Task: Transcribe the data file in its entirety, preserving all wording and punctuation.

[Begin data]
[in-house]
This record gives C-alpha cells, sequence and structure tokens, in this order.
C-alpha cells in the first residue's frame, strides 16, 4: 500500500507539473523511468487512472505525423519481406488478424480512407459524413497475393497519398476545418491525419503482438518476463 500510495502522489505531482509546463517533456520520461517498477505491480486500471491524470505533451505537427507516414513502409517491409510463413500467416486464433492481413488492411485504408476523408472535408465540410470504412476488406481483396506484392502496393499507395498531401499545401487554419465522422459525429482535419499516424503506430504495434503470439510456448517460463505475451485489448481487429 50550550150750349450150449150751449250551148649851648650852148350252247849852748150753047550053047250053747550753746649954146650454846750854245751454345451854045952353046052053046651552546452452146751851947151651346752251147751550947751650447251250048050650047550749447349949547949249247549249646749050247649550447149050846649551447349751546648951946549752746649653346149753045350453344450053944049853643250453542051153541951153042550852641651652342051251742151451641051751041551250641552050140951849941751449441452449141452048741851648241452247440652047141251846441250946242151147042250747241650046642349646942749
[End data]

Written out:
[in-house]
This record gives C-alpha cells, sequence and structure tokens, in this order.
C-alpha cells in the first residue's frame, strides 16, 4: 500500500507539473523511468487512472505525423519481406488478424480512407459524413497475393497519398476545418491525419503482438518476463 500510495502522489505531482509546463517533456520520461517498477505491480486500471491524470505533451505537427507516414513502409517491409510463413500467416486464433492481413488492411485504408476523408472535408465540410470504412476488406481483396506484392502496393499507395498531401499545401487554419465522422459525429482535419499516424503506430504495434503470439510456448517460463505475451485489448481487429 50550550150750349450150449150751449250551148649851648650852148350252247849852748150753047550053047250053747550753746649954146650454846750854245751454345451854045952353046052053046651552546452452146751851947151651346752251147751550947751650447251250048050650047550749447349949547949249247549249646749050247649550447149050846649551447349751546648951946549752746649653346149753045350453344450053944049853643250453542051153541951153042550852641651652342051251742151451641051751041551250641552050140951849941751449441452449141452048741851648241452247440652047141251846441250946242151147042250747241650046642349646942749